The disorders of purine and pyrimidine metabolism are unusual in their variety of clinical presentations and in the mechanisms by which these presentations result from the fundamental mutations. In the most common of the hyperuricemic metabolic disorders, deficiency of hypoxanthine phosphoribosyl transferase, the fundamental deficiency in the activity of an enzyme of purine salvage leads to enormous overactivity of de novo pathway of purine synthesis and purine overproduction. In the other hyperuricemic disorder, that of phosphoribosylpyrophosphate synthetase, mutation leads not to deficient activity, but superactivity of the enzyme in an early stage of the synthetic pathway leading to overproduction. A number of disorders of purine metabolism lead to immunodeficiency; these include adenosine deaminase deficiency and purine nucleoside phosphorylase deficiency. Marked susceptibility to infection is also seen in disorders of pyrimidine metabolism, classically in orotic aciduria, but also in pyrimidine nucleotide depletion syndrome. Orotic aciduria is a disorder of pyrimidine nucleotide synthesis, UMP synthetase deficiency, in which a single gene mutation can cause deficiency of two enzyme activities, orotic phosphoribosyltransferase and orotidine monophosphate decarboxylase which reside in a single protein. Pyrimidine degradation defects, dihydropyrimidine dehydrogenase and dihydropyrimidinase deficiencies leading to developmental delay are detected by analysis of the urine for pyrimidines and dihydropyrimidines. The recent discovery of aminoimidazolecarboxamideriboside deficiency points up the utility of simple colorimetric tests in bringing to light disorders of metabolism. Adenylosuccinatelyase deficiency and molybdenum cofactor deficiency illustrate the same point.
"Despite the adaptations to diving and the physiological adjustments during diving, when oxygen reserves are depleted, blood and tissues become hypoxic and ATP hydrolysis results in the accumulation of xanthine and uric acid, purine metabolites which can not be recycled (Janssen, 1993; Elsner, 1999). An alternative mechanism for maintenance of the purine nucleotide pool is the salvage pathway, which conserves energy and uses preformed bases from degradation of nucleic acids and from the diet (Alexiou and Leese, 1992; Carver, 1999; Moriwaki et al., 1999; Nyhan, 2005; Zhang et al., 2008). Nucleotides such as inosine 5 ′ -monophosphate (IMP), guanosine 5 ′ -monophosphate (GMP), and adenosine 5 ′ -monophosphate (AMP) can be regenerated by this pathway (Carver, 1999; Zhang et al., 2008). "
[Show abstract][Hide abstract] ABSTRACT: Aquatic and semiaquatic mammals have the capacity of breath hold (apnea) diving. Northern elephant seals (Mirounga angustirostris) have the ability to perform deep and long duration dives; during a routine dive, adults can hold their breath for 25min. Neotropical river otters (Lontra longicaudis annectens) can hold their breath for about 30 s. Such periods of apnea may result in reduced oxygen concentration (hypoxia) and reduced blood supply (ischemia) to tissues. Production of adenosine 5′-triphosphate (ATP) requires oxygen, and most mammalian species, like the domestic pig (Sus scrofa), are not adapted to tolerate hypoxia and ischemia, conditions that result in ATP degradation. The objective of this study was to explore the differences in purine synthesis and recycling in erythrocytes and plasma of three mammalian species adapted to different environments: aquatic (northern elephant seal) (n = 11), semiaquatic (neotropical river otter) (n = 4), and terrestrial (domestic pig) (n = 11). Enzymatic activity of hypoxanthine-guanine phosphoribosyltransferase (HGPRT) was determined by spectrophotometry, and activity of inosine 5′-monophosphate dehydrogenase (IMPDH) and the concentration of hypoxanthine (HX), inosine 5′-monophosphate (IMP), adenosine 5′-monophosphate (AMP), adenosine 5′-diphosphate (ADP), ATP, guanosine 5′-diphosphate (GDP), guanosine 5′-triphosphate (GTP), and xanthosine 5′-monophosphate (XMP) were determined by high-performance liquid chromatography (HPLC).TheactivitiesofHGPRTandIMPDHandtheconcentrationofHX,IMP,AMP,ADP, ATP, GTP, and XMP in erythrocytes of domestic pigs were higher than in erythrocytes of northern elephant seals and river otters. These results suggest that under basal conditions (no diving, sleep apnea or exercise), aquatic, and semiaquatic mammals have less purine mobilization than their terrestrial counterparts.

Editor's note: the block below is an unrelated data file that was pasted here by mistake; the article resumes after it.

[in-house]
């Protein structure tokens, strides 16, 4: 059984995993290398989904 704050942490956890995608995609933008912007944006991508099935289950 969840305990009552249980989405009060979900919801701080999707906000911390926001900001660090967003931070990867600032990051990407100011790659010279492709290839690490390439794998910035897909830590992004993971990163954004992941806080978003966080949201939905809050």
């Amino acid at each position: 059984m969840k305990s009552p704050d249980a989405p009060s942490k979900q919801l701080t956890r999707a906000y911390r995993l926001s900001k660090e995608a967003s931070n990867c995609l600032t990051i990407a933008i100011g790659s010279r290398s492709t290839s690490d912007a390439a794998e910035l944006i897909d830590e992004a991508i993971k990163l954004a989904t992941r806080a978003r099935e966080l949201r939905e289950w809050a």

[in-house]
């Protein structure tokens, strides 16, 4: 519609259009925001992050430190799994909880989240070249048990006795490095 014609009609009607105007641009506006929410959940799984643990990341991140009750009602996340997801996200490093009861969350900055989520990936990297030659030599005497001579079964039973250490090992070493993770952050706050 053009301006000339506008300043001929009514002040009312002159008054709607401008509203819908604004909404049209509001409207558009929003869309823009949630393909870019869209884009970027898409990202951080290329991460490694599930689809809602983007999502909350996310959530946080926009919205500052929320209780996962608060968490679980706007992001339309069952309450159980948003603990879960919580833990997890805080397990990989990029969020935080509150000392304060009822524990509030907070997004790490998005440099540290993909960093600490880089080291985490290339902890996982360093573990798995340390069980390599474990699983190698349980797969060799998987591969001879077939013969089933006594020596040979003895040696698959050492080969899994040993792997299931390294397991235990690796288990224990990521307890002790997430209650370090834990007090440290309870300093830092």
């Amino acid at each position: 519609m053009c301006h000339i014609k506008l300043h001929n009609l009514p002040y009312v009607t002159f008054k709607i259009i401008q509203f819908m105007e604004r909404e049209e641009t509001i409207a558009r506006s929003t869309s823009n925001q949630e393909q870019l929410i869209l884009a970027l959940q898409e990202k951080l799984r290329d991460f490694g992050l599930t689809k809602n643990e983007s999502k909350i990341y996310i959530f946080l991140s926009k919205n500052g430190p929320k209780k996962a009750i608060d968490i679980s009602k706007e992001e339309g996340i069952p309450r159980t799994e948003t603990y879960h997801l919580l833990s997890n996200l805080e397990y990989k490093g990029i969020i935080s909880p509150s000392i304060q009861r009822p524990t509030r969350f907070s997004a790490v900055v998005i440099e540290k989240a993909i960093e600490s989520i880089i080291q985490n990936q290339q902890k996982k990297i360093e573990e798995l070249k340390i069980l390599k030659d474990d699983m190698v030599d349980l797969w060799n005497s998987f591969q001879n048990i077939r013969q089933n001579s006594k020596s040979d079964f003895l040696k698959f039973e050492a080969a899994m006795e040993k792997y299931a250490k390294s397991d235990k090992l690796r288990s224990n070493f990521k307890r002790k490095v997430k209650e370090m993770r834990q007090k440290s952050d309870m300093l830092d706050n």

Frontiers in Physiology 07/2015; 6. DOI:10.3389/fphys.2015.00212 · 3.53 Impact Factor
"There also are intercellular signaling pathways involving adenine or guanine metabolites , and G-proteins that require cAMP or cGMP. The importance of purines for normal brain function is highlighted by several rare inherited disorders of purine metabolism    . For example , defects in purine recycling mediated by the enzyme hypoxanthine–guanine phosphoribosyltransferase (HGprt) cause the severe neurobehavioral problems of Lesch–Nyhan disease (LND). "
"Pyrimidine metabolism, along with purine pathway, fulfill a variety of functions in the metabolism of the cell, of which the most important are, regulation of energy conservation and transport, formation of coenzymes and active intermediation in phospholipid and carbohydrate metabolism (GENNIP, 1999). Nyhan postulated that the catabolic pathways for pyrimidine have caused specific enzymatic deficiencies in a number of patients, most of them with mental retardation, seizures, or both (Nyhan, 2005). Degradation disorders of pyrimidine can be presented as anemia, neurological deficits, or devastating multisystem mitochondrial disorder (Anne Simmonds and Gennip, 2003). "
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